Focus on Safety to Reduce Film Production Workers Compensation Claims

Posted by David Hamilton on Nov 13, 2012 2:06:00 PM

Film production companies have an obligation towards their cast and crew members, and must ensure their health and safety.

Production Companies should:

  • Develop and implement health & safety programs
  • Provide first aid equipment and emergency procedures for workers
  • Provide personal protective clothing and equipment for workers where required by the Regulation
  • Hire qualified, Competent Workers with the proper tickets and qualifications
  • Report all incidents involving medical treatments or lost time from injury or disease to the WCB.
  • Investigate all incidents, involving near misses
  • Ensure that cast and crew follow all WCB, municipal, provincial and federal requirements

 

Cast and Crew must W.A.I.F.

 

  • Wear personal protective clothing and equipment when required
  • Alert the supervisor or production company to potential hazards
  • Immediately report work they consider unsafe to their supervisor
  • Follow safe work procedures

 

Production Companies should form a joint health and safety committee that is responsible for identifying potential hazards or unsafe work practices and providing suggestions to improve conditions. The committee delegates should ensure that regular workplace inspections are carried out, and confirm that incidents are investigated. Above all, it’s important to consider and respond to heath and safety recommendations from the cast & crew.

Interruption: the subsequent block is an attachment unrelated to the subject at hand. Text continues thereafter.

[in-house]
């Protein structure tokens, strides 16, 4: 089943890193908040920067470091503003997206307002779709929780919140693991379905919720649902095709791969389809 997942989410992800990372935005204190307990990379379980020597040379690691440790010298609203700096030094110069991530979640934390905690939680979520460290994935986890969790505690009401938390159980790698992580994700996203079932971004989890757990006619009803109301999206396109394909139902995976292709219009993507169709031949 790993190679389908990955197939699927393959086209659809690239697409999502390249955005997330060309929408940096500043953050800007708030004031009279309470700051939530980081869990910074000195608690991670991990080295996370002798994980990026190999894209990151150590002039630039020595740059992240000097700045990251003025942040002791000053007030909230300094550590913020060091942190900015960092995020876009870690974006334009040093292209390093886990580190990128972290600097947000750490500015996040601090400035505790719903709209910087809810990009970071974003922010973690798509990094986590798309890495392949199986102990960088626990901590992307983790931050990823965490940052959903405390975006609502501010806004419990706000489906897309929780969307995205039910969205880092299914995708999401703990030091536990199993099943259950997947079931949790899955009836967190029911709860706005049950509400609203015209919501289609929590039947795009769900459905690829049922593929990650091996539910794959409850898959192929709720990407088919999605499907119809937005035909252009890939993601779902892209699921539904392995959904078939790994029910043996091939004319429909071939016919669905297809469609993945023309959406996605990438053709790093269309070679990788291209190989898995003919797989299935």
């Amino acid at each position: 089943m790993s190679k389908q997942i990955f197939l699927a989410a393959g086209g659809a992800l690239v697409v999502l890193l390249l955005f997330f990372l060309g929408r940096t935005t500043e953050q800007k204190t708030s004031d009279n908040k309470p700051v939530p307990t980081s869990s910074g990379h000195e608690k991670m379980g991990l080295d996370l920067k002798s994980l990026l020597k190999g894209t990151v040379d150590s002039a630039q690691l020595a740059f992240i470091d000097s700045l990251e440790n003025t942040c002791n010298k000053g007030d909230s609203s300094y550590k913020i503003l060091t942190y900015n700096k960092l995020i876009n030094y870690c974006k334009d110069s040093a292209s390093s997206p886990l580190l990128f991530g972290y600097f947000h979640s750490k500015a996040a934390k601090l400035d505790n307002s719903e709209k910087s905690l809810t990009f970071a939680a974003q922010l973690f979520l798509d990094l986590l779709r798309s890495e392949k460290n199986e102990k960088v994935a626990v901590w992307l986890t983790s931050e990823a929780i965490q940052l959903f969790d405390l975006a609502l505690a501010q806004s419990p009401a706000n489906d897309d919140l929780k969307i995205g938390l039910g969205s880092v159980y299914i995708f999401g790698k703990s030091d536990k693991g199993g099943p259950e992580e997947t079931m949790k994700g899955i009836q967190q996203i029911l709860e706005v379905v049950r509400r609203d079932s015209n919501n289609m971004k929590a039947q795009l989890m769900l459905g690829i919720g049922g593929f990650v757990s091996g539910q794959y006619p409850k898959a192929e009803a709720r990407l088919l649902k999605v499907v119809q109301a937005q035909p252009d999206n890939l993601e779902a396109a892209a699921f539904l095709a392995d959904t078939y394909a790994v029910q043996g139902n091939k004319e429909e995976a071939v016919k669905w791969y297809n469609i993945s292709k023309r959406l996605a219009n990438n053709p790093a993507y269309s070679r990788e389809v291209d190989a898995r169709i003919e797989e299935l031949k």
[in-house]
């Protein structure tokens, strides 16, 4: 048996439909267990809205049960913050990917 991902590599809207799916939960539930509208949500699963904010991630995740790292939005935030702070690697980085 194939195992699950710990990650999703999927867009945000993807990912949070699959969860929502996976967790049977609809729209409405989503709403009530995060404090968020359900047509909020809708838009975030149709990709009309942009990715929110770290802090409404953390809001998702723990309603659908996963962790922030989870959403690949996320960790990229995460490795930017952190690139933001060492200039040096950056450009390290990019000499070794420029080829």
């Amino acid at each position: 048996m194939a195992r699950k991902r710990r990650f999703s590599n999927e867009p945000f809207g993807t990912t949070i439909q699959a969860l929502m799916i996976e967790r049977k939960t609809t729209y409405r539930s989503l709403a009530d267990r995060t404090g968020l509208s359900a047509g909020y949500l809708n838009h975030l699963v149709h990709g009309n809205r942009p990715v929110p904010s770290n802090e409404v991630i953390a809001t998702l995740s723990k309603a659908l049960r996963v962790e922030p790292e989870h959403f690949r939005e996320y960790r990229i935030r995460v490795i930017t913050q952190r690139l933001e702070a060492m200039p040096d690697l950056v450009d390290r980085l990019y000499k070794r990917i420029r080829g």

Some examples of task allocations per position are:

Production Manager – Ensure that sets and locations are inspected for potential hazards and that potential hazards are eliminated or controlled.

Production Coordinator – Communicate the distribution of information to cast, crew members and various departments within the production company.

Director – Support assistant directors in their occupational health & safety responsibilities

Director of Photography – Make safety a priority when placing cameras and setting up lighting

Construction Coordinator – Ensure that the construction mill has a first aid facility stocked with appropriate supplies

Location Manager – Assess all locations for potential hazards (starting from the time of the initial scout)

SPFX/Stunt Coordinator – Hold safety talks immediately before any scheduled special effect or stunt

 

* The above information is based on WorkSafe – Focus on Safety – Safe Work Practices for Film and Television Production in B.C. (2001 edition)

Tags: Film Insurance, Film Production, Film Production Insurance, Entertainment Insurance, Film insurance broker, Entertainment Insurance Broker, Film Production Companies, Film Insurance claims, Film Production Insurance Premiums, Film Producers, Workers Comp insurance